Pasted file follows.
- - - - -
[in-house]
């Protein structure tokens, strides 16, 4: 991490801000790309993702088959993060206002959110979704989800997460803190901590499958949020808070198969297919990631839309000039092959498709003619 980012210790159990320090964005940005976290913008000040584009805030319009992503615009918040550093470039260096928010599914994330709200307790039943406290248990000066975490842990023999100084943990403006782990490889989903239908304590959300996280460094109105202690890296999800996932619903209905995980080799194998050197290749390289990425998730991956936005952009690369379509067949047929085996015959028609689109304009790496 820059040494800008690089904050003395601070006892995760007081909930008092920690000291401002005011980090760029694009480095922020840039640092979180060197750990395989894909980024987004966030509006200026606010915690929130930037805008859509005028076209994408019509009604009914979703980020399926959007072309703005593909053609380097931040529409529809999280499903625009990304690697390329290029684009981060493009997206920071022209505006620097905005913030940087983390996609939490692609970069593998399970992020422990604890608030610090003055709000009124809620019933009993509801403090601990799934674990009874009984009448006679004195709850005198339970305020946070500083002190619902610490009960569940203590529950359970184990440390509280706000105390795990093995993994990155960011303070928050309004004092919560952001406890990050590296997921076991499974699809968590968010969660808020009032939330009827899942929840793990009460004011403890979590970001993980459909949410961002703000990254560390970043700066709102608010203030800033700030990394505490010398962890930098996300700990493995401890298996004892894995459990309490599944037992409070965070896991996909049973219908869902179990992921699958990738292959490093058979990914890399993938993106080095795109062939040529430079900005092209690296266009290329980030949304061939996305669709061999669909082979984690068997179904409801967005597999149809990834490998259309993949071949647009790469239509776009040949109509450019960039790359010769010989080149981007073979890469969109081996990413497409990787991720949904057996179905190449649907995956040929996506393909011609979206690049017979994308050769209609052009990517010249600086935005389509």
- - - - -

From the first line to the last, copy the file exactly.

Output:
[in-house]
């Protein structure tokens, strides 16, 4: 991490801000790309993702088959993060206002959110979704989800997460803190901590499958949020808070198969297919990631839309000039092959498709003619 980012210790159990320090964005940005976290913008000040584009805030319009992503615009918040550093470039260096928010599914994330709200307790039943406290248990000066975490842990023999100084943990403006782990490889989903239908304590959300996280460094109105202690890296999800996932619903209905995980080799194998050197290749390289990425998730991956936005952009690369379509067949047929085996015959028609689109304009790496 820059040494800008690089904050003395601070006892995760007081909930008092920690000291401002005011980090760029694009480095922020840039640092979180060197750990395989894909980024987004966030509006200026606010915690929130930037805008859509005028076209994408019509009604009914979703980020399926959007072309703005593909053609380097931040529409529809999280499903625009990304690697390329290029684009981060493009997206920071022209505006620097905005913030940087983390996609939490692609970069593998399970992020422990604890608030610090003055709000009124809620019933009993509801403090601990799934674990009874009984009448006679004195709850005198339970305020946070500083002190619902610490009960569940203590529950359970184990440390509280706000105390795990093995993994990155960011303070928050309004004092919560952001406890990050590296997921076991499974699809968590968010969660808020009032939330009827899942929840793990009460004011403890979590970001993980459909949410961002703000990254560390970043700066709102608010203030800033700030990394505490010398962890930098996300700990493995401890298996004892894995459990309490599944037992409070965070896991996909049973219908869902179990992921699958990738292959490093058979990914890399993938993106080095795109062939040529430079900005092209690296266009290329980030949304061939996305669709061999669909082979984690068997179904409801967005597999149809990834490998259309993949071949647009790469239509776009040949109509450019960039790359010769010989080149981007073979890469969109081996990413497409990787991720949904057996179905190449649907995956040929996506393909011609979206690049017979994308050769209609052009990517010249600086935005389509």